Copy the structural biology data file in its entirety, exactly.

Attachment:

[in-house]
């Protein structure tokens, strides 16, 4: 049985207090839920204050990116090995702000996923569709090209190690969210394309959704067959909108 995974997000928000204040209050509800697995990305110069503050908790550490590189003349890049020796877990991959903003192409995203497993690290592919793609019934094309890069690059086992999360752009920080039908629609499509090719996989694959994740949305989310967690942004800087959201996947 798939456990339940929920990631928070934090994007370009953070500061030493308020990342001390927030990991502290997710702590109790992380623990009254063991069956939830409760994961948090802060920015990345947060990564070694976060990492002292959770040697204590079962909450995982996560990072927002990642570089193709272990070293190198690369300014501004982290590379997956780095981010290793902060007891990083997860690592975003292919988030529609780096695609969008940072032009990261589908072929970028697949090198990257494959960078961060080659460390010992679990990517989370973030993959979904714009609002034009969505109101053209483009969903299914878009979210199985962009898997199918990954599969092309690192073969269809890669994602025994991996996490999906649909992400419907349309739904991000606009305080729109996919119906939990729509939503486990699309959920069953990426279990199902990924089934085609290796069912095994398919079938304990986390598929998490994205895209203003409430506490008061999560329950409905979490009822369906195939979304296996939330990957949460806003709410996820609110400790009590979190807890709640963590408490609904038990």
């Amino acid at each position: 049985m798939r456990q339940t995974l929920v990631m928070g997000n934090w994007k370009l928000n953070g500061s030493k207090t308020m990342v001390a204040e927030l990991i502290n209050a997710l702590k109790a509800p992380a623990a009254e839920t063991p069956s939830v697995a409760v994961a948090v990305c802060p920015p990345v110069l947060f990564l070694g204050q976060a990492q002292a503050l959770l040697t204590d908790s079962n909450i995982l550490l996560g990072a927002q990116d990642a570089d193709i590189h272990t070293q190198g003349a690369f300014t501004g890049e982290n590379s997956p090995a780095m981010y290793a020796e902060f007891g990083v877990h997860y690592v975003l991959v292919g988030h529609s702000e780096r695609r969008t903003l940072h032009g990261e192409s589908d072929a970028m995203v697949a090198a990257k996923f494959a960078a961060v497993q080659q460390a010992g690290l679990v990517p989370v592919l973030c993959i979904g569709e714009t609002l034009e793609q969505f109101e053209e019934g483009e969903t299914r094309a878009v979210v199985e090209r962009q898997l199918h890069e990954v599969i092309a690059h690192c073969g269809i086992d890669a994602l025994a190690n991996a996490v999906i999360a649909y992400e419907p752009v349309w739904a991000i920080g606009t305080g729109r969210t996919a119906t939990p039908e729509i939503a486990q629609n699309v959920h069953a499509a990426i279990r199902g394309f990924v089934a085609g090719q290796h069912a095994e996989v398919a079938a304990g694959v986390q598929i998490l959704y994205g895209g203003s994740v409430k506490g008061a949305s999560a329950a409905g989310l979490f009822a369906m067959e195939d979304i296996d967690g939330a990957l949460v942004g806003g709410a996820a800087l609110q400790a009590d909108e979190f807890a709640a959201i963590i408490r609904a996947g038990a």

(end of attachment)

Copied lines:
[in-house]
């Protein structure tokens, strides 16, 4: 049985207090839920204050990116090995702000996923569709090209190690969210394309959704067959909108 995974997000928000204040209050509800697995990305110069503050908790550490590189003349890049020796877990991959903003192409995203497993690290592919793609019934094309890069690059086992999360752009920080039908629609499509090719996989694959994740949305989310967690942004800087959201996947 798939456990339940929920990631928070934090994007370009953070500061030493308020990342001390927030990991502290997710702590109790992380623990009254063991069956939830409760994961948090802060920015990345947060990564070694976060990492002292959770040697204590079962909450995982996560990072927002990642570089193709272990070293190198690369300014501004982290590379997956780095981010290793902060007891990083997860690592975003292919988030529609780096695609969008940072032009990261589908072929970028697949090198990257494959960078961060080659460390010992679990990517989370973030993959979904714009609002034009969505109101053209483009969903299914878009979210199985962009898997199918990954599969092309690192073969269809890669994602025994991996996490999906649909992400419907349309739904991000606009305080729109996919119906939990729509939503486990699309959920069953990426279990199902990924089934085609290796069912095994398919079938304990986390598929998490994205895209203003409430506490008061999560329950409905979490009822369906195939979304296996939330990957949460806003709410996820609110400790009590979190807890709640963590408490609904038990």
């Amino acid at each position: 049985m798939r456990q339940t995974l929920v990631m928070g997000n934090w994007k370009l928000n953070g500061s030493k207090t308020m990342v001390a204040e927030l990991i502290n209050a997710l702590k109790a509800p992380a623990a009254e839920t063991p069956s939830v697995a409760v994961a948090v990305c802060p920015p990345v110069l947060f990564l070694g204050q976060a990492q002292a503050l959770l040697t204590d908790s079962n909450i995982l550490l996560g990072a927002q990116d990642a570089d193709i590189h272990t070293q190198g003349a690369f300014t501004g890049e982290n590379s997956p090995a780095m981010y290793a020796e902060f007891g990083v877990h997860y690592v975003l991959v292919g988030h529609s702000e780096r695609r969008t903003l940072h032009g990261e192409s589908d072929a970028m995203v697949a090198a990257k996923f494959a960078a961060v497993q080659q460390a010992g690290l679990v990517p989370v592919l973030c993959i979904g569709e714009t609002l034009e793609q969505f109101e053209e019934g483009e969903t299914r094309a878009v979210v199985e090209r962009q898997l199918h890069e990954v599969i092309a690059h690192c073969g269809i086992d890669a994602l025994a190690n991996a996490v999906i999360a649909y992400e419907p752009v349309w739904a991000i920080g606009t305080g729109r969210t996919a119906t939990p039908e729509i939503a486990q629609n699309v959920h069953a499509a990426i279990r199902g394309f990924v089934a085609g090719q290796h069912a095994e996989v398919a079938a304990g694959v986390q598929i998490l959704y994205g895209g203003s994740v409430k506490g008061a949305s999560a329950a409905g989310l979490f009822a369906m067959e195939d979304i296996d967690g939330a990957l949460v942004g806003g709410a996820a800087l609110q400790a009590d909108e979190f807890a709640a959201i963590i408490r609904a996947g038990a």